Let us, good Christians, seriously consider this; let us endeavour to wean our affections from the world, and then we shall have very little to fall out about; let us possess our souls with a true love of God, and then we shall, for his sake, love our neighbour as we ought to do; let us consider the love of Christ for us, and then we shall blush and be ashamed to see how far short our charity is of his, who laid down his life for us; and, though we cannot at once change the dispositions of our souls, yet let us at least command our outward actions.

These are in our own power in some measure, We can be just, we can be courteous, we can speak well of men, we can do good offices of friendship, and we can pray for them; and then God, who by these outward actions sees our sincerity, will at last change our hearts.

And lastly, let us remember, that to love our neighbour, and to love him as ourselves, is a law by which we shall be judged at the last day: for which account, the Lord in mercy fit us all.

In order to which let us most earnestly beg of God, to pour into our hearts that most excellent gift of charity, the very bond of peace and of all virtues, without which whosoever liveth is counted dead before God.

Grant this O Father, for the sake of thy Son Jesus Christ our Lord. To whom, with Thee and the Holy Ghost, be all honour and glory, now and for ever. Amen.



Perfect, O God, what Thou hast begun in me; inspire me with such a lively sense and clear knowledge of thy love, that I may be able to convince others of the blessedness and the necessity of Holiness, and the way to attain it, through Jesus Christ. Amen.

HEB. xii. 14.



T is is very much to be feared, that the generality of Christians do not know what that holiness is, without which we must never hope for salvation. And yet there is nothing which it concerns men more to know than this; because there is nothing more certain than that a Christian, who is not endued with this grace, is no more capable of being happy in heaven, than a sick man is capable of taking pleasure in a sumptuous feast.

But this is not what is generally considered. Most people have a confused notion of heaven, as of a place where all Christians will one day be very happy; every one for himself making. no manner of doubt, but it will be his own portion at the last; in the mean time taking little or no care to be qualified for it. And yet our Lord, to hinder Christians from falling into

See Rom. viii. 1, 2, 3, &c. 2 Cor. v. 17. Eph. iv. 23. 1 Thess. iv. 3, 7. 2 Tim. ii. 19. Tit. ii. 14. 1 John ii. 29.; ii. 3, 9, 10: iv. 10. 1 Pet. i. 15.

this sad delusion, has assured us,' *That wide is the gate, and broad is the way, that leadeth to destruction, and many there be which go in thereat: because strait is the gate, and narrow is the way, which leadeth unto life, and few there be that find it.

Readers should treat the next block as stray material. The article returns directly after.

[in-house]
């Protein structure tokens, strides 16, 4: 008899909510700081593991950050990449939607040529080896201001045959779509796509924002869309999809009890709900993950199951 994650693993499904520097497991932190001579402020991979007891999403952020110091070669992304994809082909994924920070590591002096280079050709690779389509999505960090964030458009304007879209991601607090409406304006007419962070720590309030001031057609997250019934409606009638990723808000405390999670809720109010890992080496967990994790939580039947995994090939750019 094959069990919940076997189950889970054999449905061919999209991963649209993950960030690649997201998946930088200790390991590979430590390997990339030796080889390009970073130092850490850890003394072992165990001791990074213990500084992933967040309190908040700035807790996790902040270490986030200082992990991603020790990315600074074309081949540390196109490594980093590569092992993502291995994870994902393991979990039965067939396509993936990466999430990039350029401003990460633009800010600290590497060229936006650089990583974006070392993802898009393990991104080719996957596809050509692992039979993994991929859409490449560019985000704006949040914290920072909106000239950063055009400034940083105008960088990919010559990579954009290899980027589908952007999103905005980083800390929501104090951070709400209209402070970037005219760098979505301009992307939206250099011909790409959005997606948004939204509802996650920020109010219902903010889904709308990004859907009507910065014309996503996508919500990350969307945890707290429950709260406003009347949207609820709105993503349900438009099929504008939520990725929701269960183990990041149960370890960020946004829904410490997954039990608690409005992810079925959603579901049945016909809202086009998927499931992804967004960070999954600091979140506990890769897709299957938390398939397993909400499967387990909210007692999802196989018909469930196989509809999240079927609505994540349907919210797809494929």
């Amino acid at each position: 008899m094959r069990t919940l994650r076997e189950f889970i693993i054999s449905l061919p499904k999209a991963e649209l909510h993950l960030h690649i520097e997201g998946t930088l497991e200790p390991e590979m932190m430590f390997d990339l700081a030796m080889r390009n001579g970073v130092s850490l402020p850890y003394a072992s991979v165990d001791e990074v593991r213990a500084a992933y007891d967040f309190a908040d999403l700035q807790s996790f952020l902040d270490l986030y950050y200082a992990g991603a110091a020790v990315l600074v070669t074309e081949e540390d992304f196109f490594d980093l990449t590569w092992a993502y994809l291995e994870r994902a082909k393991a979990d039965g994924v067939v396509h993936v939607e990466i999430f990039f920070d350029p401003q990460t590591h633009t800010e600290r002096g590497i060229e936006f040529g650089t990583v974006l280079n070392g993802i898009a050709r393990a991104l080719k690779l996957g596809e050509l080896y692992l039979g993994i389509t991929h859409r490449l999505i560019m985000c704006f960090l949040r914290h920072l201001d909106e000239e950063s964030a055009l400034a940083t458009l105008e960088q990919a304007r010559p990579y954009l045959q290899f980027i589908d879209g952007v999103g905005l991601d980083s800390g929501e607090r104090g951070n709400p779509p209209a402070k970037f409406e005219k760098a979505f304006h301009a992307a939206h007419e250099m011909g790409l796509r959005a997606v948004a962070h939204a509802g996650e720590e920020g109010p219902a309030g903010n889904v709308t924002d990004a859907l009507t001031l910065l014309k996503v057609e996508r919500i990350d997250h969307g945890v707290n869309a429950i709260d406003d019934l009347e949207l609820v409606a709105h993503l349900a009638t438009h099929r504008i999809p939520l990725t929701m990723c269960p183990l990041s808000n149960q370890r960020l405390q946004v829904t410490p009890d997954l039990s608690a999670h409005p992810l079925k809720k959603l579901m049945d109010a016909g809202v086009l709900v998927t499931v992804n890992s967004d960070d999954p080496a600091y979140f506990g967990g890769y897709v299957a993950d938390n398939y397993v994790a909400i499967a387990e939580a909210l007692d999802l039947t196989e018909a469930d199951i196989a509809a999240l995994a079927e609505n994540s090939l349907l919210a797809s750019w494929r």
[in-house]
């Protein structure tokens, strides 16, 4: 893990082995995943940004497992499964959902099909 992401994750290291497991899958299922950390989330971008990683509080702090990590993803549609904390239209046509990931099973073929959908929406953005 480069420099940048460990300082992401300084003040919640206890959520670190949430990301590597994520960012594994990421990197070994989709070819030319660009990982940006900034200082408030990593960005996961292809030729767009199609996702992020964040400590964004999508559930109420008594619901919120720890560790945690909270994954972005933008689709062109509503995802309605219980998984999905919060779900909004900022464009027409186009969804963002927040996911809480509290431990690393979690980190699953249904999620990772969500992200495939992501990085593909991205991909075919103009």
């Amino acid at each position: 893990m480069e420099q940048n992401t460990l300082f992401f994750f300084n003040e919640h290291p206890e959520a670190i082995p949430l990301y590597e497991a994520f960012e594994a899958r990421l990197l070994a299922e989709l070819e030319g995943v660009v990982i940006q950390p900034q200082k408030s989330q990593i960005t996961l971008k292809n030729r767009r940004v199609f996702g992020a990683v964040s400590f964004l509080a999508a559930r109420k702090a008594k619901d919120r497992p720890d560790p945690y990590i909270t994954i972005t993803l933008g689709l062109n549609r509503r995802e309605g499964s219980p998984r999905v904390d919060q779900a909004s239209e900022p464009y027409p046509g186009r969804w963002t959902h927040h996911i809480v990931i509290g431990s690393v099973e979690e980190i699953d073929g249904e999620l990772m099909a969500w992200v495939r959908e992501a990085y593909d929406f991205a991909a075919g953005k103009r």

And indeed a very little consideration would convince any man, how utterly impossible it is for an unholy man to see God in peace; for to see the Lord, that is, to know and to enjoy him, is to see him as he is. It is to see a most holy, just, and powerful God; one who, for their sin, turned the very angels out of heaven into hell; who destroyed the whole world with a flood, for their wickedness; who, for their unholy lives, destroyed whole cities with fire and brimstone; who has declared by his own Son, that this shall be the very sentence which (at the day of judgment) he shall pass upon ungodly sinners, Go, ye cursed, into everlasting fire, prepared for the devil and his angels.

Now, let us but consider, how we bear the sight of a man like ourselves whom we may have unworthily provoked, and who has it in his power to punish us; and then we may judge how a sinner can abide the sight of an angry God, whose service he has forsaken, whose invitations he has slighted, whose commands he has all his life long broken, whose offers of pardon he has rejected, neither regarding his threats, nor valuing his promises! How can such a sinner possibly bear the sight of such a one, and be happy? And is it not for this reason, that

• Matth. vii. 13, 14.

+ 1 John iii. 2,

the scriptures are every where so express, concerning the necessity, the absolute necessity of being converted, of becoming new creatures, of perfecting holiness in the fear of God? Is it not, for this eternal reason, because WITHOUT HOLINESS NO MAN SHALL SEE THE LORD.-No man whatever, no man who hopes to be saved.

This shews the delusion of those who are apt to imagine, that they may be dispensed with for leading a life of holiness, either on account of their ignorance, bad circumstances, their profession, worldly business, their age, or the like. If no man without this qualification shall see the Lord, then neither the rich nor the poor, the master nor his servant, neither the clergy nor the laity, neither the husbandman, nor the tradesman, neither the young nor the old, ought to satisfy themselves, ought to be easy, without that holiness which the gospel requires of all its professors, of all who hope for happiness.

And indeed, as religion, and the holiness it requires, is necessary for every man, so is it consistent with every lawful calling and employment in the world. There have been holy princes, and holy beggars; holy laymen, as well as holy clergymen; piety in the shop and in the field, as well as in the closet and in the church. There have been devout soldiers and devout seamen. And God requires it still; "which he would not do, were it not necessary, were it not consistent with every condition of life. How necessary it is, we should easily see, if we consider the condition we are in, by reason of the sin of our first parents.

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